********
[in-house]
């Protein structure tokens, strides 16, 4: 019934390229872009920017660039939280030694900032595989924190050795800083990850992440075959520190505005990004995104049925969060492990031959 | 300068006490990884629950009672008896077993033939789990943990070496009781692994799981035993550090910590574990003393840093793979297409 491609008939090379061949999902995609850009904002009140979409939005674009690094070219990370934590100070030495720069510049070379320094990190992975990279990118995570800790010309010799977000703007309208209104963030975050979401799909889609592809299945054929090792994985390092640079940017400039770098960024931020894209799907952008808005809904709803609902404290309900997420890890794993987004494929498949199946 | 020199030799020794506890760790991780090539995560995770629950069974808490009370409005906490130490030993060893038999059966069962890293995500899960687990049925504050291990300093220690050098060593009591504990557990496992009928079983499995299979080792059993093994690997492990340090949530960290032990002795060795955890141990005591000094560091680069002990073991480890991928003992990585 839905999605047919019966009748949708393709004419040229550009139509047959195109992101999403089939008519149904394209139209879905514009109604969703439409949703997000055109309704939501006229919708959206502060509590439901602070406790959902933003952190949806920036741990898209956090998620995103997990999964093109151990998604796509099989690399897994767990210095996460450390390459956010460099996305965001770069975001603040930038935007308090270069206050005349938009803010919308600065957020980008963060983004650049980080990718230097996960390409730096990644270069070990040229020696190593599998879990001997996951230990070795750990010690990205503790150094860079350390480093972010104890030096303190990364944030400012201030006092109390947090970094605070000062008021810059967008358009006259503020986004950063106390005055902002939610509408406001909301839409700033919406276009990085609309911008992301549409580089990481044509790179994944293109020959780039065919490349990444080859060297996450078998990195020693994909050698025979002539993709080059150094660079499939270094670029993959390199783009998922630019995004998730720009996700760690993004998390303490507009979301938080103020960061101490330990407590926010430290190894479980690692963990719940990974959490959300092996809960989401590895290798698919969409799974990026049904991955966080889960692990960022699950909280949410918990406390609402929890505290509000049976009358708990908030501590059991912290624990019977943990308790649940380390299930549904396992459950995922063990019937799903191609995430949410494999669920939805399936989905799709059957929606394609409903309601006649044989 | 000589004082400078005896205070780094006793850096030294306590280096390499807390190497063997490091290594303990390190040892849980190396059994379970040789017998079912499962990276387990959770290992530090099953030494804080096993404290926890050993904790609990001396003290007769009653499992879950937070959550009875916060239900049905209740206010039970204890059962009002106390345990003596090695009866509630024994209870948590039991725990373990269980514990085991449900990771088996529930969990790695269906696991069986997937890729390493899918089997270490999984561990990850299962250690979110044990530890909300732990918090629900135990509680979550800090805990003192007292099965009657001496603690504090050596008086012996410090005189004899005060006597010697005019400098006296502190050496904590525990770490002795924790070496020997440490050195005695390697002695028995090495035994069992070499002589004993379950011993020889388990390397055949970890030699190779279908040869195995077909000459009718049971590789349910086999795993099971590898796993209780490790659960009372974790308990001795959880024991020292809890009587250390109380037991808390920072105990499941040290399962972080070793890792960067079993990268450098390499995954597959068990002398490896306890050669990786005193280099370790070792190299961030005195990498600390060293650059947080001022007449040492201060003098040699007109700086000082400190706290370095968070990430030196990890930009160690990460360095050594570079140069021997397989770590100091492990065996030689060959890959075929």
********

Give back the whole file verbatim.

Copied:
[in-house]
């Protein structure tokens, strides 16, 4: 019934390229872009920017660039939280030694900032595989924190050795800083990850992440075959520190505005990004995104049925969060492990031959 | 300068006490990884629950009672008896077993033939789990943990070496009781692994799981035993550090910590574990003393840093793979297409 491609008939090379061949999902995609850009904002009140979409939005674009690094070219990370934590100070030495720069510049070379320094990190992975990279990118995570800790010309010799977000703007309208209104963030975050979401799909889609592809299945054929090792994985390092640079940017400039770098960024931020894209799907952008808005809904709803609902404290309900997420890890794993987004494929498949199946 | 020199030799020794506890760790991780090539995560995770629950069974808490009370409005906490130490030993060893038999059966069962890293995500899960687990049925504050291990300093220690050098060593009591504990557990496992009928079983499995299979080792059993093994690997492990340090949530960290032990002795060795955890141990005591000094560091680069002990073991480890991928003992990585 839905999605047919019966009748949708393709004419040229550009139509047959195109992101999403089939008519149904394209139209879905514009109604969703439409949703997000055109309704939501006229919708959206502060509590439901602070406790959902933003952190949806920036741990898209956090998620995103997990999964093109151990998604796509099989690399897994767990210095996460450390390459956010460099996305965001770069975001603040930038935007308090270069206050005349938009803010919308600065957020980008963060983004650049980080990718230097996960390409730096990644270069070990040229020696190593599998879990001997996951230990070795750990010690990205503790150094860079350390480093972010104890030096303190990364944030400012201030006092109390947090970094605070000062008021810059967008358009006259503020986004950063106390005055902002939610509408406001909301839409700033919406276009990085609309911008992301549409580089990481044509790179994944293109020959780039065919490349990444080859060297996450078998990195020693994909050698025979002539993709080059150094660079499939270094670029993959390199783009998922630019995004998730720009996700760690993004998390303490507009979301938080103020960061101490330990407590926010430290190894479980690692963990719940990974959490959300092996809960989401590895290798698919969409799974990026049904991955966080889960692990960022699950909280949410918990406390609402929890505290509000049976009358708990908030501590059991912290624990019977943990308790649940380390299930549904396992459950995922063990019937799903191609995430949410494999669920939805399936989905799709059957929606394609409903309601006649044989 | 000589004082400078005896205070780094006793850096030294306590280096390499807390190497063997490091290594303990390190040892849980190396059994379970040789017998079912499962990276387990959770290992530090099953030494804080096993404290926890050993904790609990001396003290007769009653499992879950937070959550009875916060239900049905209740206010039970204890059962009002106390345990003596090695009866509630024994209870948590039991725990373990269980514990085991449900990771088996529930969990790695269906696991069986997937890729390493899918089997270490999984561990990850299962250690979110044990530890909300732990918090629900135990509680979550800090805990003192007292099965009657001496603690504090050596008086012996410090005189004899005060006597010697005019400098006296502190050496904590525990770490002795924790070496020997440490050195005695390697002695028995090495035994069992070499002589004993379950011993020889388990390397055949970890030699190779279908040869195995077909000459009718049971590789349910086999795993099971590898796993209780490790659960009372974790308990001795959880024991020292809890009587250390109380037991808390920072105990499941040290399962972080070793890792960067079993990268450098390499995954597959068990002398490896306890050669990786005193280099370790070792190299961030005195990498600390060293650059947080001022007449040492201060003098040699007109700086000082400190706290370095968070990430030196990890930009160690990460360095050594570079140069021997397989770590100091492990065996030689060959890959075929």